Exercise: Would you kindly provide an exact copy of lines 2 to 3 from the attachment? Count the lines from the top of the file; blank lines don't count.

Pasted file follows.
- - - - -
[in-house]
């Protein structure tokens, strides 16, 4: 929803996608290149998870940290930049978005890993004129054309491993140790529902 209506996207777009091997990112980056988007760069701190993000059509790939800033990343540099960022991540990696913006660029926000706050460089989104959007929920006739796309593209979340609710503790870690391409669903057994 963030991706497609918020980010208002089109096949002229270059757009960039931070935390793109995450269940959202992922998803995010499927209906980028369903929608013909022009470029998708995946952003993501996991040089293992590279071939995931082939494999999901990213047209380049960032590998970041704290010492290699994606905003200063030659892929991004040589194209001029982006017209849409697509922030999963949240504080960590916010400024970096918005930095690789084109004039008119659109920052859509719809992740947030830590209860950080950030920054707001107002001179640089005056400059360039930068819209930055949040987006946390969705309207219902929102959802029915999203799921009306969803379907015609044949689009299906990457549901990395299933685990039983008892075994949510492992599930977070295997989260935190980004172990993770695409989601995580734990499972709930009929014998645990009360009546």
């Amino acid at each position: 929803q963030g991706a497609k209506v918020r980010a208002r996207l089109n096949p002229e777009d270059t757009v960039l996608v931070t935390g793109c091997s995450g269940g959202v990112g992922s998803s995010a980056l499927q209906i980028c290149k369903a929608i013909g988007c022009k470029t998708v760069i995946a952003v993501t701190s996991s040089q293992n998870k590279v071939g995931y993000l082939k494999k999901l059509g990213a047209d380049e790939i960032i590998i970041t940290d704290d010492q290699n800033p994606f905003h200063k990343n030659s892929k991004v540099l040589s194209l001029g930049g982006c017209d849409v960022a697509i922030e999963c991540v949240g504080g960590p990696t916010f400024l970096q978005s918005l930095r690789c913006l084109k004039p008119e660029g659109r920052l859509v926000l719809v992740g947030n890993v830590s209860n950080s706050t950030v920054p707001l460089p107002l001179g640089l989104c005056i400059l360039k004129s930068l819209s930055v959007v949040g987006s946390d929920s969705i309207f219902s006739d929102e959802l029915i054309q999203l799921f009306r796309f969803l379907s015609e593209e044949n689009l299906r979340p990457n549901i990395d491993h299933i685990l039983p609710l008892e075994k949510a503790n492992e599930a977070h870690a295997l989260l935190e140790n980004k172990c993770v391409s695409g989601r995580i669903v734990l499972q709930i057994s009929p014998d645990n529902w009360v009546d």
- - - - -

């Protein structure tokens, strides 16, 4: 929803996608290149998870940290930049978005890993004129054309491993140790529902 209506996207777009091997990112980056988007760069701190993000059509790939800033990343540099960022991540990696913006660029926000706050460089989104959007929920006739796309593209979340609710503790870690391409669903057994 963030991706497609918020980010208002089109096949002229270059757009960039931070935390793109995450269940959202992922998803995010499927209906980028369903929608013909022009470029998708995946952003993501996991040089293992590279071939995931082939494999999901990213047209380049960032590998970041704290010492290699994606905003200063030659892929991004040589194209001029982006017209849409697509922030999963949240504080960590916010400024970096918005930095690789084109004039008119659109920052859509719809992740947030830590209860950080950030920054707001107002001179640089005056400059360039930068819209930055949040987006946390969705309207219902929102959802029915999203799921009306969803379907015609044949689009299906990457549901990395299933685990039983008892075994949510492992599930977070295997989260935190980004172990993770695409989601995580734990499972709930009929014998645990009360009546």
């Amino acid at each position: 929803q963030g991706a497609k209506v918020r980010a208002r996207l089109n096949p002229e777009d270059t757009v960039l996608v931070t935390g793109c091997s995450g269940g959202v990112g992922s998803s995010a980056l499927q209906i980028c290149k369903a929608i013909g988007c022009k470029t998708v760069i995946a952003v993501t701190s996991s040089q293992n998870k590279v071939g995931y993000l082939k494999k999901l059509g990213a047209d380049e790939i960032i590998i970041t940290d704290d010492q290699n800033p994606f905003h200063k990343n030659s892929k991004v540099l040589s194209l001029g930049g982006c017209d849409v960022a697509i922030e999963c991540v949240g504080g960590p990696t916010f400024l970096q978005s918005l930095r690789c913006l084109k004039p008119e660029g659109r920052l859509v926000l719809v992740g947030n890993v830590s209860n950080s706050t950030v920054p707001l460089p107002l001179g640089l989104c005056i400059l360039k004129s930068l819209s930055v959007v949040g987006s946390d929920s969705i309207f219902s006739d929102e959802l029915i054309q999203l799921f009306r796309f969803l379907s015609e593209e044949n689009l299906r979340p990457n549901i990395d491993h299933i685990l039983p609710l008892e075994k949510a503790n492992e599930a977070h870690a295997l989260l935190e140790n980004k172990c993770v391409s695409g989601r995580i669903v734990l499972q709930i057994s009929p014998d645990n529902w009360v009546d």